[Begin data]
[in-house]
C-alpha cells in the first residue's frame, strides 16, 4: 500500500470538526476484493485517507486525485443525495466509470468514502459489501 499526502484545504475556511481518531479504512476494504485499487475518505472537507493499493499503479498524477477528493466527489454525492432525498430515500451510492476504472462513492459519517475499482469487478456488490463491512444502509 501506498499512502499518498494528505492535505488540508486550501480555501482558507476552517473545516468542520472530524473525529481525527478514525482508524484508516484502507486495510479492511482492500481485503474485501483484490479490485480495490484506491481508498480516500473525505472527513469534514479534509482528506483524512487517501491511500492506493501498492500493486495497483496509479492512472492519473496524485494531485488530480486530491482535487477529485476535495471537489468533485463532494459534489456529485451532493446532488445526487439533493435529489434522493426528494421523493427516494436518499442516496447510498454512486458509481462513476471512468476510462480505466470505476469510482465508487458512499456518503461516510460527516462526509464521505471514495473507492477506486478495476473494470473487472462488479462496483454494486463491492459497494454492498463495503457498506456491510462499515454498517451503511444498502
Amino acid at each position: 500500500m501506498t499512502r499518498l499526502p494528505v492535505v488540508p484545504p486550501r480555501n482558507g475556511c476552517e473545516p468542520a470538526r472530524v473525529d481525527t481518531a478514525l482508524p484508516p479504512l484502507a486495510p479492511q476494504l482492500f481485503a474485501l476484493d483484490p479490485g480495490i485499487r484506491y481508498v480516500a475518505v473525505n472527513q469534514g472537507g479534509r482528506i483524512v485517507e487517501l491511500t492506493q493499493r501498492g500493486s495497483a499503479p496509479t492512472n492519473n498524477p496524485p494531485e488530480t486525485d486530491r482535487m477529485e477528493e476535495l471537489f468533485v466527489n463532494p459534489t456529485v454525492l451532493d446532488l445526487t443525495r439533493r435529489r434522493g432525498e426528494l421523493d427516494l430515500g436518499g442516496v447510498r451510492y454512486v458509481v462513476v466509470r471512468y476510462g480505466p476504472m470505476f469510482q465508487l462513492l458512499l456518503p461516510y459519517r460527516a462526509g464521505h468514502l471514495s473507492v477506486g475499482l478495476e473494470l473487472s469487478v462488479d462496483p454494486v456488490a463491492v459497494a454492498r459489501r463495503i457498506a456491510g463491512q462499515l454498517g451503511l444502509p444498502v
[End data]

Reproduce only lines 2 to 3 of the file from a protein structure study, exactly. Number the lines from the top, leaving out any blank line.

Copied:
C-alpha cells in the first residue's frame, strides 16, 4: 500500500470538526476484493485517507486525485443525495466509470468514502459489501 499526502484545504475556511481518531479504512476494504485499487475518505472537507493499493499503479498524477477528493466527489454525492432525498430515500451510492476504472462513492459519517475499482469487478456488490463491512444502509 501506498499512502499518498494528505492535505488540508486550501480555501482558507476552517473545516468542520472530524473525529481525527478514525482508524484508516484502507486495510479492511482492500481485503474485501483484490479490485480495490484506491481508498480516500473525505472527513469534514479534509482528506483524512487517501491511500492506493501498492500493486495497483496509479492512472492519473496524485494531485488530480486530491482535487477529485476535495471537489468533485463532494459534489456529485451532493446532488445526487439533493435529489434522493426528494421523493427516494436518499442516496447510498454512486458509481462513476471512468476510462480505466470505476469510482465508487458512499456518503461516510460527516462526509464521505471514495473507492477506486478495476473494470473487472462488479462496483454494486463491492459497494454492498463495503457498506456491510462499515454498517451503511444498502
Amino acid at each position: 500500500m501506498t499512502r499518498l499526502p494528505v492535505v488540508p484545504p486550501r480555501n482558507g475556511c476552517e473545516p468542520a470538526r472530524v473525529d481525527t481518531a478514525l482508524p484508516p479504512l484502507a486495510p479492511q476494504l482492500f481485503a474485501l476484493d483484490p479490485g480495490i485499487r484506491y481508498v480516500a475518505v473525505n472527513q469534514g472537507g479534509r482528506i483524512v485517507e487517501l491511500t492506493q493499493r501498492g500493486s495497483a499503479p496509479t492512472n492519473n498524477p496524485p494531485e488530480t486525485d486530491r482535487m477529485e477528493e476535495l471537489f468533485v466527489n463532494p459534489t456529485v454525492l451532493d446532488l445526487t443525495r439533493r435529489r434522493g432525498e426528494l421523493d427516494l430515500g436518499g442516496v447510498r451510492y454512486v458509481v462513476v466509470r471512468y476510462g480505466p476504472m470505476f469510482q465508487l462513492l458512499l456518503p461516510y459519517r460527516a462526509g464521505h468514502l471514495s473507492v477506486g475499482l478495476e473494470l473487472s469487478v462488479d462496483p454494486v456488490a463491492v459497494a454492498r459489501r463495503i457498506a456491510g463491512q462499515l454498517g451503511l444502509p444498502v